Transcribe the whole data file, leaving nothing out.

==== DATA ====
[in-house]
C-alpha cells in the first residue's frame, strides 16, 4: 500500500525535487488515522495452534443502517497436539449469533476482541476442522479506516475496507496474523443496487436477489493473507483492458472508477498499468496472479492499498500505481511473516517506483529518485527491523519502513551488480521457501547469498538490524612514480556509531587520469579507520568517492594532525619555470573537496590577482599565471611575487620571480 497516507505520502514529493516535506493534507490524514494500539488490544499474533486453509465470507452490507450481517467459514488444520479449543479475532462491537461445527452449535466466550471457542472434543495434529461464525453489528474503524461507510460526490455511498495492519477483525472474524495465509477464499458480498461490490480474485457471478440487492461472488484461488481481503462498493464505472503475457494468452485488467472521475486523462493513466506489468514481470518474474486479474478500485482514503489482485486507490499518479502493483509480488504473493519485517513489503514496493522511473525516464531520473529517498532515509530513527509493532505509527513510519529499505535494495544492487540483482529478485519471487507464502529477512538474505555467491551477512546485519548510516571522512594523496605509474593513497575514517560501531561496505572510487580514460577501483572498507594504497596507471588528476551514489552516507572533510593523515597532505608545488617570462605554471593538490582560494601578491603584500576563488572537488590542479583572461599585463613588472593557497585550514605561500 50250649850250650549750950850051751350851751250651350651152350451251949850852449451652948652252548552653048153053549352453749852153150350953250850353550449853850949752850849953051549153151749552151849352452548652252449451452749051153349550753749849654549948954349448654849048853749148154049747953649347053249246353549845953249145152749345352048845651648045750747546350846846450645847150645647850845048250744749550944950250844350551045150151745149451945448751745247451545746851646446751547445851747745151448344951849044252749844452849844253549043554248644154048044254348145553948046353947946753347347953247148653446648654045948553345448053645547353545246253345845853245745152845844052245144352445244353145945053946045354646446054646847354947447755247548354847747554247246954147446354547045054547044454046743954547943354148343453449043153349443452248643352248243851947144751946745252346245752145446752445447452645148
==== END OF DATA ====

[in-house]
C-alpha cells in the first residue's frame, strides 16, 4: 500500500525535487488515522495452534443502517497436539449469533476482541476442522479506516475496507496474523443496487436477489493473507483492458472508477498499468496472479492499498500505481511473516517506483529518485527491523519502513551488480521457501547469498538490524612514480556509531587520469579507520568517492594532525619555470573537496590577482599565471611575487620571480 497516507505520502514529493516535506493534507490524514494500539488490544499474533486453509465470507452490507450481517467459514488444520479449543479475532462491537461445527452449535466466550471457542472434543495434529461464525453489528474503524461507510460526490455511498495492519477483525472474524495465509477464499458480498461490490480474485457471478440487492461472488484461488481481503462498493464505472503475457494468452485488467472521475486523462493513466506489468514481470518474474486479474478500485482514503489482485486507490499518479502493483509480488504473493519485517513489503514496493522511473525516464531520473529517498532515509530513527509493532505509527513510519529499505535494495544492487540483482529478485519471487507464502529477512538474505555467491551477512546485519548510516571522512594523496605509474593513497575514517560501531561496505572510487580514460577501483572498507594504497596507471588528476551514489552516507572533510593523515597532505608545488617570462605554471593538490582560494601578491603584500576563488572537488590542479583572461599585463613588472593557497585550514605561500 50250649850250650549750950850051751350851751250651350651152350451251949850852449451652948652252548552653048153053549352453749852153150350953250850353550449853850949752850849953051549153151749552151849352452548652252449451452749051153349550753749849654549948954349448654849048853749148154049747953649347053249246353549845953249145152749345352048845651648045750747546350846846450645847150645647850845048250744749550944950250844350551045150151745149451945448751745247451545746851646446751547445851747745151448344951849044252749844452849844253549043554248644154048044254348145553948046353947946753347347953247148653446648654045948553345448053645547353545246253345845853245745152845844052245144352445244353145945053946045354646446054646847354947447755247548354847747554247246954147446354547045054547044454046743954547943354148343453449043153349443452248643352248243851947144751946745252346245752145446752445447452645148